Supermicro says investigation found no evidence of 'malicious hardware' reported by Bloomberg

Despite substantial backlash, Bloomberg has stood by its article, which reported that malicious microchips were found on Supermicro motherboards.
Visitors walk past the Supermicro booth
Visitors walk past the Supermicro booth during the Computex Taipei 2014 expo in Taipei, Taiwan, on June 3, 2014.Chris Stowers / Bloomberg via Getty Images file

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By Jasmin Boyce

Supermicro, the computer hardware manufacturer, said Tuesday that a third-party investigator found no evidence of malicious chips on its hardware, rebutting a report from Bloomberg that China had succeeded in compromising the company’s widely used motherboards.

Three Supermicro executives — CEO Charles Liang; David Weigand, chief compliance officer; and Raju Penumatcha, chief product officer — posted the “security update” in a letter on the company’s website.

“Today’s announcement should lay to rest the unwarranted accusations made about Supermicro’s motherboards,” the letter states.

“Recent reports in the media wrongly alleged that bad actors had inserted a malicious chip or other hardware on our products during the manufacturing process.”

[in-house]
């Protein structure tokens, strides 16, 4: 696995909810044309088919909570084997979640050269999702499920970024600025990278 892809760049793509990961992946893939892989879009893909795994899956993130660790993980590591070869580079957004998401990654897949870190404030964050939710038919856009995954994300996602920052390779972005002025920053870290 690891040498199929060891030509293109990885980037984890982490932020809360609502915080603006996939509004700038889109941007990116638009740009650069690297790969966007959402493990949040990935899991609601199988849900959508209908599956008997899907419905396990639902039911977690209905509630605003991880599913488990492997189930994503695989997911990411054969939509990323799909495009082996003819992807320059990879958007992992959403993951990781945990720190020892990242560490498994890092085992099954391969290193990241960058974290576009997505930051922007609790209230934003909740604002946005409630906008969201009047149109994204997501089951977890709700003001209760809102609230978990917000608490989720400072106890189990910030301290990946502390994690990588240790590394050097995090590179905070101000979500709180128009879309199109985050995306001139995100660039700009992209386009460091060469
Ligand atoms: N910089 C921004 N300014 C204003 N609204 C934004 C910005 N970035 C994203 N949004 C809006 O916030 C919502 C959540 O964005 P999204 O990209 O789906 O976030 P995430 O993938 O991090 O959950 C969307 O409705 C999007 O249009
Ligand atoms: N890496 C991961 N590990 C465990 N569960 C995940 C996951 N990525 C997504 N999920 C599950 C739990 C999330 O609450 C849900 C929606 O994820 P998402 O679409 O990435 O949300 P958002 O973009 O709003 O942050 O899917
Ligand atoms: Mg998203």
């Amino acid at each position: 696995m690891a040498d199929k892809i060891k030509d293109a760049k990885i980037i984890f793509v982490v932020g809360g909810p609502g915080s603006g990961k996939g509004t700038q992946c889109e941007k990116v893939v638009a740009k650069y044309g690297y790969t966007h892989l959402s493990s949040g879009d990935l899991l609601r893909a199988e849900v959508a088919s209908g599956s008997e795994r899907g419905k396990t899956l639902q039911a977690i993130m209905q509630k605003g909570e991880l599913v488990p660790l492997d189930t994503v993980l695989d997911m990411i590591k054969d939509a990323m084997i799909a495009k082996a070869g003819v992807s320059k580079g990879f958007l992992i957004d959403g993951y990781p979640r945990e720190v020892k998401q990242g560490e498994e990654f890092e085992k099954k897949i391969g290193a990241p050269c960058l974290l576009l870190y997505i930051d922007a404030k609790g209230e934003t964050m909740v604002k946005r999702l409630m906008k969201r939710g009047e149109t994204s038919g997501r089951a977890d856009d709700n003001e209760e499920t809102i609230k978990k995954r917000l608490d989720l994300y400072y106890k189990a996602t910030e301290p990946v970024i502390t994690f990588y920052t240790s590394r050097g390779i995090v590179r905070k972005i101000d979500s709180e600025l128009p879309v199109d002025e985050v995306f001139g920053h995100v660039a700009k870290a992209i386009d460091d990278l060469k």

In October, Bloomberg reported that some of Supermicro’s motherboards, which are used in the server systems at a variety of companies, were found to have previously contained surreptitious microchips that could have been used to gain access to sensitive systems.

Supermicro denied Bloomberg’s claims as did Amazon and Apple, which Bloomberg reported had found examples of the microchips on their Supermicro motherboards. The Department of Homeland Security, the Office of the Director of National Intelligence and the FBI have also shed doubt on the article’s accuracy.

Despite substantial backlash, Bloomberg has stood by the article, though The Washington Post reported that the company had tapped an additional reporter to investigate the issues raised in the article.

Bloomberg declined to comment on the results of the third-party investigation and directed NBC News to the outlet’s previous statement.

"Bloomberg Businessweek's investigation is the result of more than a year of reporting, during which we conducted more than 100 interviews,” a Bloomberg spokesperson stated in October. “Seventeen individual sources, including government officials and insiders at the companies, confirmed the manipulation of hardware and other elements of the attacks. We also published three companies' full statements, as well as a statement from China's Ministry of Foreign Affairs. We stand by our story and are confident in our reporting and sources."

According to the Supermicro executives, the third-party investigation “found absolutely no evidence of malicious hardware” on motherboards that the Bloomberg report suggested had been infiltrated.

Reuters reported that Supermicro had hired Nardello & Co., a private U.S. investigative firm, to conduct the investigation. A spokesperson for Nardello confirmed the hiring to NBC News.

“Nardello tested samples of motherboards in current production and versions that were sold to Apple Inc and Inc, which were both named in the article,” Reuters reported.